Australian Prime Minister Tony Abbott today pledged to “get to the bottom of the mystery” behind the missing Malaysia Airlines jet, as about 1,100 people continued to comb the India Ocean for wreckage.
Abbott said “we owe it” to the families and governments of missing citizens and the plane to “get to the bottom of the mystery”.
In comments which will be welcomed by families of doomed flight MH370, Abbott said: “I’m certainly not putting a time limit on it. We can keep searching for quite some time to come. The intensity of our search, the magnitude of our operation, is increasing not decreasing.”
Speaking after a visit to the Pearce Air Base, where multinational search aircraft take off everyday to comb through thesouthern Indian Ocean, Abbott said moral of the searchers remained "high".
"They are tired, sure. But this is what they are trained for," he said.
A total of 100 personnel are flying in the air and another 1,000 working on the sea to search for evidence on what happened tothe Boeing 777 jet, which went missing less than an hour after it took off on March 8 from Kuala Lumpur en route to Beijing. At least five other countries are involved in the hunt for wreckage of flight MH370.
"To see the cooperation with us from China, Japan and Korea is really heartening and demonstrates that in a humanitarian cause the nations of the region can come together...and try to bring peace and closure to the 239 passengers of the ill-fated aircraft," Abbott said.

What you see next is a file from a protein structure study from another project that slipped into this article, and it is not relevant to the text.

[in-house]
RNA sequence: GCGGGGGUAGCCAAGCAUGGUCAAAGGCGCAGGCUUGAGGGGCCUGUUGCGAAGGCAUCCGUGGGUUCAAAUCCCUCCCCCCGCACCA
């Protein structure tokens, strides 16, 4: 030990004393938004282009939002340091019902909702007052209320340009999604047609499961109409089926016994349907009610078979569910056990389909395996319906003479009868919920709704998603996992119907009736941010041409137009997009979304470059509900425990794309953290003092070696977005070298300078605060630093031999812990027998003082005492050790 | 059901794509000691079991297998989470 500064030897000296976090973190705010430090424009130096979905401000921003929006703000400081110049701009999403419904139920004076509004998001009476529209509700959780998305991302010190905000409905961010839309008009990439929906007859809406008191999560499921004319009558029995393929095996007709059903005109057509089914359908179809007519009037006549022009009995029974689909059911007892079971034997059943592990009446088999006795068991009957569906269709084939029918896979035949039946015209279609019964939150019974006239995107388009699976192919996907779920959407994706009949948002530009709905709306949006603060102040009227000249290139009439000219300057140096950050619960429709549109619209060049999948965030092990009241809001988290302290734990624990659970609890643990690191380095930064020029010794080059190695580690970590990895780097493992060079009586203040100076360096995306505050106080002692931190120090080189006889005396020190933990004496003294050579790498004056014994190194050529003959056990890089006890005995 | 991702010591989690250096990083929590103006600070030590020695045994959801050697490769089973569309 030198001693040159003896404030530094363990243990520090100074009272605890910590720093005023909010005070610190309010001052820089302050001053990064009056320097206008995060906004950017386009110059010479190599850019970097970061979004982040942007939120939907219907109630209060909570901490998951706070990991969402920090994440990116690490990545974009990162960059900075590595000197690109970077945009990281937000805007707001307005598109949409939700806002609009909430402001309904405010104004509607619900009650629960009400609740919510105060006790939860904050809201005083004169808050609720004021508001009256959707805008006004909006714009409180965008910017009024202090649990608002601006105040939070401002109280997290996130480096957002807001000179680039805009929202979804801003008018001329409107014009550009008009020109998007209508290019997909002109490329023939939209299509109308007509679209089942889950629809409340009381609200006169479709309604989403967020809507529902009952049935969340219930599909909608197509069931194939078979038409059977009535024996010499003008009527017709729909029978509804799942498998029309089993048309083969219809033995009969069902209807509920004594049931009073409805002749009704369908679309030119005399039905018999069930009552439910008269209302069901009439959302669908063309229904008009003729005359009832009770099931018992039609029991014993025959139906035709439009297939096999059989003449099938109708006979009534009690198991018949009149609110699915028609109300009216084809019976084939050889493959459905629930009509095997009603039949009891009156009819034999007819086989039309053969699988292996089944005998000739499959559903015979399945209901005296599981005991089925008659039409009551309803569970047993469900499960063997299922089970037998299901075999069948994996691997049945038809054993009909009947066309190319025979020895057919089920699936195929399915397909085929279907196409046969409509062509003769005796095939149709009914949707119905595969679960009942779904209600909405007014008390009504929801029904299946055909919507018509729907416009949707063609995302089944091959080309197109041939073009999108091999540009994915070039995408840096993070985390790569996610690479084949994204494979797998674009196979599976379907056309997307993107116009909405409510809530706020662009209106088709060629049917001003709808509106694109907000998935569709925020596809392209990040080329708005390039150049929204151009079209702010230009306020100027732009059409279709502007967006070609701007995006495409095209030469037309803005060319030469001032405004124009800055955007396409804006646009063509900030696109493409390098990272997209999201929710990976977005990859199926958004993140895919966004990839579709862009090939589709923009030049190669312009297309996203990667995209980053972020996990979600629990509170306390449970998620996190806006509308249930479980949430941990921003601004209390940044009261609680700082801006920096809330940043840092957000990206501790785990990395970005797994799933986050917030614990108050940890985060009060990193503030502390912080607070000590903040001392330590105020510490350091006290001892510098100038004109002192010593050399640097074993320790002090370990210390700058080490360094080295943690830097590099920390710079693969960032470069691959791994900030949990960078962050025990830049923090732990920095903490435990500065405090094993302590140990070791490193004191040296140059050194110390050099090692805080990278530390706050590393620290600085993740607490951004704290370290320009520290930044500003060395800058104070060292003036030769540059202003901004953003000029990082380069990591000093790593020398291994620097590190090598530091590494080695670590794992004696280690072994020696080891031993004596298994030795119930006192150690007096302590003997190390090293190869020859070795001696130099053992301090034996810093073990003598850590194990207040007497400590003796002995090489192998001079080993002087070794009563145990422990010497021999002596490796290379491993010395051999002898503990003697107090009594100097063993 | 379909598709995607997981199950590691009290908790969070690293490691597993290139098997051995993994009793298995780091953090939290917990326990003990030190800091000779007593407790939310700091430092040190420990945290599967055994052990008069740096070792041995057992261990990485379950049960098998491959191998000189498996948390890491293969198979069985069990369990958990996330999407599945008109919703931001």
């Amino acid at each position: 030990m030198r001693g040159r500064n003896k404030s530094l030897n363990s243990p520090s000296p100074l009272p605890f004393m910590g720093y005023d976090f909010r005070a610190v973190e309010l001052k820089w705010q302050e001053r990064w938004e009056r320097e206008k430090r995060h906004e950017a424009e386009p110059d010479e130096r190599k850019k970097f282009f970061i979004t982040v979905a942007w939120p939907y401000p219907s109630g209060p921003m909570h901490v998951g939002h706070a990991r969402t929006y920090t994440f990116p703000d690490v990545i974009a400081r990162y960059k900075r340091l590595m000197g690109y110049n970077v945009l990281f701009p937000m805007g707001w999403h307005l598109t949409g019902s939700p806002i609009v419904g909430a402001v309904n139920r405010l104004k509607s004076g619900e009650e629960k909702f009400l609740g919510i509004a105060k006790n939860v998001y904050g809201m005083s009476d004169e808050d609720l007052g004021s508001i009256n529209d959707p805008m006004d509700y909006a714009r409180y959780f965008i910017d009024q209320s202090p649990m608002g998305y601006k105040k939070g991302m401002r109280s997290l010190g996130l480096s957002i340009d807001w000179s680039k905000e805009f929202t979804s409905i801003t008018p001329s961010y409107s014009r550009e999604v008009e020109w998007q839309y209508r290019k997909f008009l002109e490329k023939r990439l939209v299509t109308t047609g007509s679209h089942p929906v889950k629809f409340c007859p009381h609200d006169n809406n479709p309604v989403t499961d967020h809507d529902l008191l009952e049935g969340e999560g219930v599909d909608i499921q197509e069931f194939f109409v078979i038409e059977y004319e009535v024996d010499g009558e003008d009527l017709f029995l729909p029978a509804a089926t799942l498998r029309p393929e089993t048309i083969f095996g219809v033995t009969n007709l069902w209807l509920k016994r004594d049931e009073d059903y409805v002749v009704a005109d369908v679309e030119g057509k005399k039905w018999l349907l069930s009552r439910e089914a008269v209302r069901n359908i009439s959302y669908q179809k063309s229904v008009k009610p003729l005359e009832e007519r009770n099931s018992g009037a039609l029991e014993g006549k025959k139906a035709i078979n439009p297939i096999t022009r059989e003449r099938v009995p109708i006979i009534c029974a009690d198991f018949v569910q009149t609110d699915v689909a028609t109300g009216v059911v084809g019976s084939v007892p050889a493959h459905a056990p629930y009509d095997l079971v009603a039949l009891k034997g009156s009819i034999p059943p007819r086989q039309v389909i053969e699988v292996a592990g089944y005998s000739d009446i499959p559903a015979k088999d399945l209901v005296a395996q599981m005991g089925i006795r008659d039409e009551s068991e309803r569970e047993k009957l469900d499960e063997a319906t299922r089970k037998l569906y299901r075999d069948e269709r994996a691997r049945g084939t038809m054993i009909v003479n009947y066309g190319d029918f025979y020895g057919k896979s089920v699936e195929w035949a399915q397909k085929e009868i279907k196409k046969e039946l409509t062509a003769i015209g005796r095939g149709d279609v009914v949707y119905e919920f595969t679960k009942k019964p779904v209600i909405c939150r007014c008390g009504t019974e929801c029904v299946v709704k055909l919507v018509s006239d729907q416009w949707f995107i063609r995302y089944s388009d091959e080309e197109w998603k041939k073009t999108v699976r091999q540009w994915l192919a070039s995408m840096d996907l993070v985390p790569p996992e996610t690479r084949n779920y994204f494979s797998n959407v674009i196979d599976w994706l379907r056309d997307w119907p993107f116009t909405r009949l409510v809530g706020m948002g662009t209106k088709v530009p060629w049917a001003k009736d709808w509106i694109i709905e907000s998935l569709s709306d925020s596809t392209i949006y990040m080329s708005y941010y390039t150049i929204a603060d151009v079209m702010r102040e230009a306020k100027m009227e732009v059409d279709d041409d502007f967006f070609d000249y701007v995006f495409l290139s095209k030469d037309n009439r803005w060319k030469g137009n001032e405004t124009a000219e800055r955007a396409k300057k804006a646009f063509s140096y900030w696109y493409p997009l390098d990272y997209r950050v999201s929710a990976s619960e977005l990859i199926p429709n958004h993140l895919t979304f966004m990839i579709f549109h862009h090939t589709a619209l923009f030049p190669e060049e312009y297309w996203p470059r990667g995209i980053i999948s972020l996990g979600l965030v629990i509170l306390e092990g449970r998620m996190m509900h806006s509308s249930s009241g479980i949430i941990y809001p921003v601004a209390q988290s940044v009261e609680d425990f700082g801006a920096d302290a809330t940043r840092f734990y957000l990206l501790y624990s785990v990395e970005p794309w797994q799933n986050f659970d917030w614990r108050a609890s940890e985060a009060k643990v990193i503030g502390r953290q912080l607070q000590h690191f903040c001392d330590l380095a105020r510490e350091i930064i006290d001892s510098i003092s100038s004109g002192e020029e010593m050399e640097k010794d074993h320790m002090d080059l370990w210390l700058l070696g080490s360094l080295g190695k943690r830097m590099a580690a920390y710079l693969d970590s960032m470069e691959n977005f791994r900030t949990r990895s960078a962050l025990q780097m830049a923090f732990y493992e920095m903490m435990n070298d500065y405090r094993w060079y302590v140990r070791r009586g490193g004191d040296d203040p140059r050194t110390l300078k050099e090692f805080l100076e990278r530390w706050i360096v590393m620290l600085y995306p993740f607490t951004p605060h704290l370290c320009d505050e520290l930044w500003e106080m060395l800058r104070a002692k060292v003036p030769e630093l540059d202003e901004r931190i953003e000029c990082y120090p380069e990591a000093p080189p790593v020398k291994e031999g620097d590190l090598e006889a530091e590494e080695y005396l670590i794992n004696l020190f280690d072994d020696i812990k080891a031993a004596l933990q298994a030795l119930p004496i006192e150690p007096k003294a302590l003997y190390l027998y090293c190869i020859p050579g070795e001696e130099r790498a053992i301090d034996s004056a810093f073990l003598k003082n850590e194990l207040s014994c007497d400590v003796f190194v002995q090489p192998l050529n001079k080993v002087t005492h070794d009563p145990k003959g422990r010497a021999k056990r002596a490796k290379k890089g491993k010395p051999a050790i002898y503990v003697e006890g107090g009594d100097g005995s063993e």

“It’s only reasonable that we should bear this cost. It’s an act of international citizenship on Australia’s part.” But Abbott warned some kind of “reckoning” would need to be realising – that he would not authorise a blank cheque. Canberra will bear the running cost of the coordination centre.
Former Defence chief Angus Houston, who was appointed to coordinate the search and investigation of the incident, said some families of the 239 people on board of the missing plane had expressed interest to come to Perth. But it is not sure when they would arrive.
“This is an extraordinarily difficult exercise. We are searching a vast area of ocean and we are working on quite limited information,” the Australian prime minister said, defending the revised search area for the plane. “If this mystery is solvable, we will solve it.”
“We’re as good as anyone in the world at it, and if any organisation is capable of coming up with an answer, it’s the Australian Maritime Safety Authority,” Abbott insisted.